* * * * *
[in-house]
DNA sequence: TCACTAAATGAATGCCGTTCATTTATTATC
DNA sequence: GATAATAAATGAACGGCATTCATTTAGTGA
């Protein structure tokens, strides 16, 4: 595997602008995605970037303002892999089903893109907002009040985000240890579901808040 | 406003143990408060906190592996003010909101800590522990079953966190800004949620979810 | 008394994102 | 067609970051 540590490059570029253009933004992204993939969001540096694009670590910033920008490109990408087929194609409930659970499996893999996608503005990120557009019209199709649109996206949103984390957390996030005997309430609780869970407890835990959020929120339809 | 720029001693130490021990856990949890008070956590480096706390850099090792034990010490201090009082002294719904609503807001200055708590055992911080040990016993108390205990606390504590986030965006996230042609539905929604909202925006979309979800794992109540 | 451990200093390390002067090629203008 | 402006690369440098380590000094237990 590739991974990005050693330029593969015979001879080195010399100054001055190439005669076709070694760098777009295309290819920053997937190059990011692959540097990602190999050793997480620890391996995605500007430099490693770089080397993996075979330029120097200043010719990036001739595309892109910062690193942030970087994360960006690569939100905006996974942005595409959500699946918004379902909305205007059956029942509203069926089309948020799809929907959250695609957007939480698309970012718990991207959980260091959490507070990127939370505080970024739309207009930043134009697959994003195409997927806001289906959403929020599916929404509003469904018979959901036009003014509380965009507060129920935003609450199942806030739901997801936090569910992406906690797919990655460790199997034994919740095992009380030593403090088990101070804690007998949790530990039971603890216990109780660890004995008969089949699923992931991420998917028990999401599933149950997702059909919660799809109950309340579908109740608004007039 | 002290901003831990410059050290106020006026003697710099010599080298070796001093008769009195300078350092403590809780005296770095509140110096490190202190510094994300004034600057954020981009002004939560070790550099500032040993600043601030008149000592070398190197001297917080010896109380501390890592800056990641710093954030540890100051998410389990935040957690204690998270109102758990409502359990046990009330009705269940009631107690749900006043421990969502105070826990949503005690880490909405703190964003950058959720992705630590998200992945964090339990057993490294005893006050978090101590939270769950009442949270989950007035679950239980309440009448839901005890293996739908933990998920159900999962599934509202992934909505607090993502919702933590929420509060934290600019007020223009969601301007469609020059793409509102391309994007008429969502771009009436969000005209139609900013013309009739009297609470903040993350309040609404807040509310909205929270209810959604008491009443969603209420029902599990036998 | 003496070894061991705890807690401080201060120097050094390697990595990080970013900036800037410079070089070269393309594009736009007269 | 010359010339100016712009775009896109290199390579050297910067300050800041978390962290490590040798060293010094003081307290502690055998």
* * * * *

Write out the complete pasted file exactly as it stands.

[in-house]
DNA sequence: TCACTAAATGAATGCCGTTCATTTATTATC
DNA sequence: GATAATAAATGAACGGCATTCATTTAGTGA
């Protein structure tokens, strides 16, 4: 595997602008995605970037303002892999089903893109907002009040985000240890579901808040 | 406003143990408060906190592996003010909101800590522990079953966190800004949620979810 | 008394994102 | 067609970051 540590490059570029253009933004992204993939969001540096694009670590910033920008490109990408087929194609409930659970499996893999996608503005990120557009019209199709649109996206949103984390957390996030005997309430609780869970407890835990959020929120339809 | 720029001693130490021990856990949890008070956590480096706390850099090792034990010490201090009082002294719904609503807001200055708590055992911080040990016993108390205990606390504590986030965006996230042609539905929604909202925006979309979800794992109540 | 451990200093390390002067090629203008 | 402006690369440098380590000094237990 590739991974990005050693330029593969015979001879080195010399100054001055190439005669076709070694760098777009295309290819920053997937190059990011692959540097990602190999050793997480620890391996995605500007430099490693770089080397993996075979330029120097200043010719990036001739595309892109910062690193942030970087994360960006690569939100905006996974942005595409959500699946918004379902909305205007059956029942509203069926089309948020799809929907959250695609957007939480698309970012718990991207959980260091959490507070990127939370505080970024739309207009930043134009697959994003195409997927806001289906959403929020599916929404509003469904018979959901036009003014509380965009507060129920935003609450199942806030739901997801936090569910992406906690797919990655460790199997034994919740095992009380030593403090088990101070804690007998949790530990039971603890216990109780660890004995008969089949699923992931991420998917028990999401599933149950997702059909919660799809109950309340579908109740608004007039 | 002290901003831990410059050290106020006026003697710099010599080298070796001093008769009195300078350092403590809780005296770095509140110096490190202190510094994300004034600057954020981009002004939560070790550099500032040993600043601030008149000592070398190197001297917080010896109380501390890592800056990641710093954030540890100051998410389990935040957690204690998270109102758990409502359990046990009330009705269940009631107690749900006043421990969502105070826990949503005690880490909405703190964003950058959720992705630590998200992945964090339990057993490294005893006050978090101590939270769950009442949270989950007035679950239980309440009448839901005890293996739908933990998920159900999962599934509202992934909505607090993502919702933590929420509060934290600019007020223009969601301007469609020059793409509102391309994007008429969502771009009436969000005209139609900013013309009739009297609470903040993350309040609404807040509310909205929270209810959604008491009443969603209420029902599990036998 | 003496070894061991705890807690401080201060120097050094390697990595990080970013900036800037410079070089070269393309594009736009007269 | 010359010339100016712009775009896109290199390579050297910067300050800041978390962290490590040798060293010094003081307290502690055998």